Enlightenment, systems and science
The scientific revolution of the seventeenth century has long been a centre of interest for historians of science. Traditionally, a major topic within it was astronomy, the ideal science on account of its being objective, intellectual, based on the senses, uncontaminated with contemporary unscientific things and pointing firmly to the future. This image — and the name 'scientific revolution' itself — are now seen to be constructions of recent historians, but the name has stuck and we are still invited to see science in the seventeenth century and celebrate its earliest exponents. 1
But to many observers at the time, the new doctrines were a pernicious heresy spread by men who had betrayed the old traditions of learning and piety. The new doctrines were also a minority opinion, promulgated by a handful of people limited largely to two European countries, England and Holland. Elsewhere, the men with the greatest vocational need for philosophy were the physicians, whose use of it is the subject of this book. When and if they finally absorbed the new doctrines, it was not until well into the eighteenth century, which makes a European 'scientific revolution' a thing of the Enlightenment.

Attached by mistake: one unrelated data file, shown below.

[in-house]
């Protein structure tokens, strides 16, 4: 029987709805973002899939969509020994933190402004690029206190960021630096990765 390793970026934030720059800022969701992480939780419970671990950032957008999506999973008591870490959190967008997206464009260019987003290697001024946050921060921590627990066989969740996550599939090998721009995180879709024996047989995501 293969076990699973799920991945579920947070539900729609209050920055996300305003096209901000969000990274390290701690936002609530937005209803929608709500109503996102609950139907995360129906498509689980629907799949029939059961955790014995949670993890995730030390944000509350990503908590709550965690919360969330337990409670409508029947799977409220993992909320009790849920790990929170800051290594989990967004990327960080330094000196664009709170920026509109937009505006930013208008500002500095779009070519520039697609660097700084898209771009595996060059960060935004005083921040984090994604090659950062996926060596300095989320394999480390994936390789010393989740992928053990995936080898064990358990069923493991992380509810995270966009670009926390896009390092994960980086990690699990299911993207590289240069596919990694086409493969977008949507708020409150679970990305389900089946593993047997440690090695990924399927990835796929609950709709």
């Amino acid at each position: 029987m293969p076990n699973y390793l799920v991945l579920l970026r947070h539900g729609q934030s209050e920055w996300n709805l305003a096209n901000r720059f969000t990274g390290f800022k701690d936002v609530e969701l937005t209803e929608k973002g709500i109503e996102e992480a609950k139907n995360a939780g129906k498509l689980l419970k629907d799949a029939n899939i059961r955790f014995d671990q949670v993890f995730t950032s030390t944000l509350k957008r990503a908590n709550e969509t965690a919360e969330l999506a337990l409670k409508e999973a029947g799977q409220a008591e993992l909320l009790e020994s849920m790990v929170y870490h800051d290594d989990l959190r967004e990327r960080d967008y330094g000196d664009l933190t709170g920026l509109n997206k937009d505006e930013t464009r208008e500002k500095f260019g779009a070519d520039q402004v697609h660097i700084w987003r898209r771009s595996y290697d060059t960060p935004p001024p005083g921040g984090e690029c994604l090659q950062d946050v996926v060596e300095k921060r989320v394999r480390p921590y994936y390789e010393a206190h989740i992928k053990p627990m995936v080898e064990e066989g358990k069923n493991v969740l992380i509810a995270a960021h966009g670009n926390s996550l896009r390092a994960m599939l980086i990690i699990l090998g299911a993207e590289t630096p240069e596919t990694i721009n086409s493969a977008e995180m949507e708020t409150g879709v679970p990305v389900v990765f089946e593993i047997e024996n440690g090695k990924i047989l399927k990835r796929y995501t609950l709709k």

It is only recently that the role of medicine in these changes has begun to be appreciated. There are several things we should note. First, as we have seen, the doctors had a practical use for natural philosophy and treated it as professional knowledge. Second, medicine had, since the Middle Ages, given attention to the roles of experience and reason. Experience was not only the 'short life' of the first of the Hippocratic Aphorisms, it was the experimental procedure of Galen and the Renaissance anatomists such as Zerbi, Berengario, Vesalius, Colombo and Harvey. We have seen that 'anatomy' survived the crisis in theory because it was a semi-autonomous____________________